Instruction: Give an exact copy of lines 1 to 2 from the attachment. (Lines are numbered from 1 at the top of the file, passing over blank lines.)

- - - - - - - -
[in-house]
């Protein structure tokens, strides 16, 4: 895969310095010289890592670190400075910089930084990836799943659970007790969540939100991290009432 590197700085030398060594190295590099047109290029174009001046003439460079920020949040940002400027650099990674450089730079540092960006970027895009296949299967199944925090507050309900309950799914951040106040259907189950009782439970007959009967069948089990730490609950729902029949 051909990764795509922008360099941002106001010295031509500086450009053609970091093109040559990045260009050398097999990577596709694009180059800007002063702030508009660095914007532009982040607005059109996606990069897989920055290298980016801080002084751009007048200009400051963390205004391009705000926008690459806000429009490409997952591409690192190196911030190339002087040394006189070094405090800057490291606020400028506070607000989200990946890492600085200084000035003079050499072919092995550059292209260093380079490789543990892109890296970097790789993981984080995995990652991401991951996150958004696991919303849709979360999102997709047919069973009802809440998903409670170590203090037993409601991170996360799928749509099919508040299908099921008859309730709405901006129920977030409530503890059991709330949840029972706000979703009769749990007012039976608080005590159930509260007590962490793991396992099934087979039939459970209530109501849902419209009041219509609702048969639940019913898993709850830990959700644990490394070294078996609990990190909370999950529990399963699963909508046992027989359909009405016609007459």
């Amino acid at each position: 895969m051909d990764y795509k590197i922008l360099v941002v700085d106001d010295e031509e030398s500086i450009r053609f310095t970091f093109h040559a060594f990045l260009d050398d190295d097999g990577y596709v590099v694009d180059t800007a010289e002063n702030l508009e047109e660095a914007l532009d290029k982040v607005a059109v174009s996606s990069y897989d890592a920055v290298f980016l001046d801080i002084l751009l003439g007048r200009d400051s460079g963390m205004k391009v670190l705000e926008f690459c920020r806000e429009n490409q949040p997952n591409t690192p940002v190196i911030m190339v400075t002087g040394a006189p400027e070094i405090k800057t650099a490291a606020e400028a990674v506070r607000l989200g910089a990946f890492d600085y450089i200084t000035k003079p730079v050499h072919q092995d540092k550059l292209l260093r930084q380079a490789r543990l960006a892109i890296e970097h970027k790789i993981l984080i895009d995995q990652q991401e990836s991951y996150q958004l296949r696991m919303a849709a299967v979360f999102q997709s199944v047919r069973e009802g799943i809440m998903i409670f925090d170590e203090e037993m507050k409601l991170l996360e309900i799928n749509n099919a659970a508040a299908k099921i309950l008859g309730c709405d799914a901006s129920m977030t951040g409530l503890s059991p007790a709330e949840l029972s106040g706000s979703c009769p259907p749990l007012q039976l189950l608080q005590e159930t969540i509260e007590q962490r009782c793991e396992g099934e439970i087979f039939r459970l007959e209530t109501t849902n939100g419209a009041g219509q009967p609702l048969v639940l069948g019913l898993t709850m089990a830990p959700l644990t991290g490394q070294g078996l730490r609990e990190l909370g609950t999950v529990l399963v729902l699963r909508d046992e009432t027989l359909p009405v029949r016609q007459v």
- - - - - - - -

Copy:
[in-house]
């Protein structure tokens, strides 16, 4: 895969310095010289890592670190400075910089930084990836799943659970007790969540939100991290009432 590197700085030398060594190295590099047109290029174009001046003439460079920020949040940002400027650099990674450089730079540092960006970027895009296949299967199944925090507050309900309950799914951040106040259907189950009782439970007959009967069948089990730490609950729902029949 051909990764795509922008360099941002106001010295031509500086450009053609970091093109040559990045260009050398097999990577596709694009180059800007002063702030508009660095914007532009982040607005059109996606990069897989920055290298980016801080002084751009007048200009400051963390205004391009705000926008690459806000429009490409997952591409690192190196911030190339002087040394006189070094405090800057490291606020400028506070607000989200990946890492600085200084000035003079050499072919092995550059292209260093380079490789543990892109890296970097790789993981984080995995990652991401991951996150958004696991919303849709979360999102997709047919069973009802809440998903409670170590203090037993409601991170996360799928749509099919508040299908099921008859309730709405901006129920977030409530503890059991709330949840029972706000979703009769749990007012039976608080005590159930509260007590962490793991396992099934087979039939459970209530109501849902419209009041219509609702048969639940019913898993709850830990959700644990490394070294078996609990990190909370999950529990399963699963909508046992027989359909009405016609007459």